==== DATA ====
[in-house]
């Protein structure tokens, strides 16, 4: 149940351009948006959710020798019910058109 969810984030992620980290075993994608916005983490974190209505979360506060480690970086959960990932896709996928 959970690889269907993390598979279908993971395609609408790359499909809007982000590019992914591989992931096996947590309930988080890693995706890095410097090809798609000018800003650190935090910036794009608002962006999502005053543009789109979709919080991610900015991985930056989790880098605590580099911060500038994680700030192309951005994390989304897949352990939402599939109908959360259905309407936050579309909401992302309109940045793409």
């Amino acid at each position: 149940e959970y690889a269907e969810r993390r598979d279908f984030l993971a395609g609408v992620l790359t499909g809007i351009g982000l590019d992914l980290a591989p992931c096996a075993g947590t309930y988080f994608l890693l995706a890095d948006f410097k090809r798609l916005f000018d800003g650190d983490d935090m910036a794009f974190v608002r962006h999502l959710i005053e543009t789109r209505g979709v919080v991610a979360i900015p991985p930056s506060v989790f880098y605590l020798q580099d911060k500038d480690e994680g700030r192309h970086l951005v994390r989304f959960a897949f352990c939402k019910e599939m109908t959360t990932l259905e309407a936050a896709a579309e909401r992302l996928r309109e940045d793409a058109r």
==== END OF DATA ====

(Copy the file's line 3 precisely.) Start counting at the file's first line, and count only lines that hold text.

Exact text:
């Amino acid at each position: 149940e959970y690889a269907e969810r993390r598979d279908f984030l993971a395609g609408v992620l790359t499909g809007i351009g982000l590019d992914l980290a591989p992931c096996a075993g947590t309930y988080f994608l890693l995706a890095d948006f410097k090809r798609l916005f000018d800003g650190d983490d935090m910036a794009f974190v608002r962006h999502l959710i005053e543009t789109r209505g979709v919080v991610a979360i900015p991985p930056s506060v989790f880098y605590l020798q580099d911060k500038d480690e994680g700030r192309h970086l951005v994390r989304f959960a897949f352990c939402k019910e599939m109908t959360t990932l259905e309407a936050a896709a579309e909401r992302l996928r309109e940045d793409a058109r």